A study conducted by researcher Luke Downey of Swinburne University of Technology in 2015 sought to uncover the information behind MDMA-related health effects by looking at the levels of cortisol in the hair of heavy, light and non-users. Cortisol is a stress hormone released naturally by the body into our hair, and can be studied to find the level of stress we’ve felt in the past.
“Hair grows one centimetre per month. We took three centimetres of hair from the scalp of non-ecstasy users (control group), light ecstasy users and heavy ecstasy users to assess the level of stress on their bodies over a three month period.”
33 females and 28 males took part in the survey, with the average age of the participants being 24. After recording levels of cortisol over the course of three months, Downey found that heavy and light users of MDMA experienced noticeably higher levels of stress than did the non-users. Stress in light users was more than 50% higher than the control group, while heavier users were found to have four times the level.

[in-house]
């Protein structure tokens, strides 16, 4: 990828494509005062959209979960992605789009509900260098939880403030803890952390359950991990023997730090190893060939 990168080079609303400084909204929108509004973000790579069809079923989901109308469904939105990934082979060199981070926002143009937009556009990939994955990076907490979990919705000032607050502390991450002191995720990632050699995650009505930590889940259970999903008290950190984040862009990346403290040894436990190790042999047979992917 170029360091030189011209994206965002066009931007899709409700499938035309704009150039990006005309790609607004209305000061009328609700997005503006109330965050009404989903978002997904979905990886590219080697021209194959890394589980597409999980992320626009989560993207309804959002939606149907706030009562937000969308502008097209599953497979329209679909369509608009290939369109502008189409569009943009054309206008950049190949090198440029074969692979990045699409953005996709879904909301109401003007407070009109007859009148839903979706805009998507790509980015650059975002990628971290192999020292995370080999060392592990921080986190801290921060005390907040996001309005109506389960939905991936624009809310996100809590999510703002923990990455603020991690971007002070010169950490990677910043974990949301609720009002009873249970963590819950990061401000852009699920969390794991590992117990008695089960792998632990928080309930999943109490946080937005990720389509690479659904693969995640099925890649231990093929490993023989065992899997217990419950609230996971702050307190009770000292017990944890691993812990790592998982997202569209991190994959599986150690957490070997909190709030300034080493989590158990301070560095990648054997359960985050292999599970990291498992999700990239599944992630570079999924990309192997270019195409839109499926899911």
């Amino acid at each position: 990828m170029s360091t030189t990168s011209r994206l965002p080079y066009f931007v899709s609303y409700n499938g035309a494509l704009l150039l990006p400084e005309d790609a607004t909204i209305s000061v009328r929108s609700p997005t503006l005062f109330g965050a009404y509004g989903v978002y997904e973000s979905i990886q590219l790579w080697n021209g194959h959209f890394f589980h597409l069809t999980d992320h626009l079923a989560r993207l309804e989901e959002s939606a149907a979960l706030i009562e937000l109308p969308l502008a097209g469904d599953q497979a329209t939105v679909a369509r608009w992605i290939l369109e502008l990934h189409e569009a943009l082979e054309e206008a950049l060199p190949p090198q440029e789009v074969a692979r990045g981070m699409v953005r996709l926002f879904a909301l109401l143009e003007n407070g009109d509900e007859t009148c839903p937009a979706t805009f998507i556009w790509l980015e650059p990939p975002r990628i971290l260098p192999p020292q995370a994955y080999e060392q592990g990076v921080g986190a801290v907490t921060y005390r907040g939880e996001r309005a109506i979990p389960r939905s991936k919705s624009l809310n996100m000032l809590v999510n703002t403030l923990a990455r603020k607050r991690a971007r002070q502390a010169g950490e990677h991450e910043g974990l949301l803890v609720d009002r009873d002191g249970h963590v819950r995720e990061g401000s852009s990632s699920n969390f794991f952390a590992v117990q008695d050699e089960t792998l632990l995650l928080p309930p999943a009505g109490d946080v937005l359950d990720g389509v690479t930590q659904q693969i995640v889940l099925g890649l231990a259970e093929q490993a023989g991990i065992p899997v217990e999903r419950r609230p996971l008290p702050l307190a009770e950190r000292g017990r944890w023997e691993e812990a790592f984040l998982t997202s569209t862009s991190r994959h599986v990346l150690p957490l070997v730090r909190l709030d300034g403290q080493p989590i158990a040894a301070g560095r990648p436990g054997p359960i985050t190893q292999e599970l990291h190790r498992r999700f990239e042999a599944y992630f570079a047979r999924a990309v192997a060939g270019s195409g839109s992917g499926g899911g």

While Downey did find lower levels of memory performance in those who had taken increased amounts of MDMA, he said that the correlation between the two was not distinct enough to imply causality.
“In measuring both stress levels and memory performance, what we wanted to know was – ‘does that repeated stress on your body relate to memory problems?’ Interestingly, no significant relationship between the memory deficits and levels of stress (indexed by the amount of cortisol) emerged. This increased experience of stress appears not to be the mechanism that produces the memory deficit.”